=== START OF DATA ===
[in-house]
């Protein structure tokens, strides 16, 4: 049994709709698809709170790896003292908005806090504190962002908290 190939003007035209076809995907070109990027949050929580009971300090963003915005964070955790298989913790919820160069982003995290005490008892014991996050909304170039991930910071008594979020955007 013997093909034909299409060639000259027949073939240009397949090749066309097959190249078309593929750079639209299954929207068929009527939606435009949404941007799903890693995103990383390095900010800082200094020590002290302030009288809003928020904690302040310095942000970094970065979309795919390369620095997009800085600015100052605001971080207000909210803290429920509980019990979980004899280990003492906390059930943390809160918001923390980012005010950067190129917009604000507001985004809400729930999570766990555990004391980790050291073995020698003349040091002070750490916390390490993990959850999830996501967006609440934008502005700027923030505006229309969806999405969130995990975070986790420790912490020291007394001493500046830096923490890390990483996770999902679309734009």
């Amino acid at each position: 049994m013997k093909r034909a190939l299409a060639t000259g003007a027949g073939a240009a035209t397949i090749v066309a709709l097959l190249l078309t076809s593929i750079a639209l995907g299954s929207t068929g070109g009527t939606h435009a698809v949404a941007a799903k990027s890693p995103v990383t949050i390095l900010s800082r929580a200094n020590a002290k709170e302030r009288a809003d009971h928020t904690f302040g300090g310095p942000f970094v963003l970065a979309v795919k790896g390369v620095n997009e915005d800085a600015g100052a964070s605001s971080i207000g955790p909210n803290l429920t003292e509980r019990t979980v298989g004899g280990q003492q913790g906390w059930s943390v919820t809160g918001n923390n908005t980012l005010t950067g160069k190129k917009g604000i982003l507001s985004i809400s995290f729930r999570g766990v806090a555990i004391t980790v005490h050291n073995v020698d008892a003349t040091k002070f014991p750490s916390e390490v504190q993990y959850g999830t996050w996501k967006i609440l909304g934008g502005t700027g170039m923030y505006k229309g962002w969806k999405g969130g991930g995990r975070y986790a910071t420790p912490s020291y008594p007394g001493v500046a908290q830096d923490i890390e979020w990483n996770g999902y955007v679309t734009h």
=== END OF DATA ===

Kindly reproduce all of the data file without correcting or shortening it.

[in-house]
């Protein structure tokens, strides 16, 4: 049994709709698809709170790896003292908005806090504190962002908290 190939003007035209076809995907070109990027949050929580009971300090963003915005964070955790298989913790919820160069982003995290005490008892014991996050909304170039991930910071008594979020955007 013997093909034909299409060639000259027949073939240009397949090749066309097959190249078309593929750079639209299954929207068929009527939606435009949404941007799903890693995103990383390095900010800082200094020590002290302030009288809003928020904690302040310095942000970094970065979309795919390369620095997009800085600015100052605001971080207000909210803290429920509980019990979980004899280990003492906390059930943390809160918001923390980012005010950067190129917009604000507001985004809400729930999570766990555990004391980790050291073995020698003349040091002070750490916390390490993990959850999830996501967006609440934008502005700027923030505006229309969806999405969130995990975070986790420790912490020291007394001493500046830096923490890390990483996770999902679309734009």
């Amino acid at each position: 049994m013997k093909r034909a190939l299409a060639t000259g003007a027949g073939a240009a035209t397949i090749v066309a709709l097959l190249l078309t076809s593929i750079a639209l995907g299954s929207t068929g070109g009527t939606h435009a698809v949404a941007a799903k990027s890693p995103v990383t949050i390095l900010s800082r929580a200094n020590a002290k709170e302030r009288a809003d009971h928020t904690f302040g300090g310095p942000f970094v963003l970065a979309v795919k790896g390369v620095n997009e915005d800085a600015g100052a964070s605001s971080i207000g955790p909210n803290l429920t003292e509980r019990t979980v298989g004899g280990q003492q913790g906390w059930s943390v919820t809160g918001n923390n908005t980012l005010t950067g160069k190129k917009g604000i982003l507001s985004i809400s995290f729930r999570g766990v806090a555990i004391t980790v005490h050291n073995v020698d008892a003349t040091k002070f014991p750490s916390e390490v504190q993990y959850g999830t996050w996501k967006i609440l909304g934008g502005t700027g170039m923030y505006k229309g962002w969806k999405g969130g991930g995990r975070y986790a910071t420790p912490s020291y008594p007394g001493v500046a908290q830096d923490i890390e979020w990483n996770g999902y955007v679309t734009h």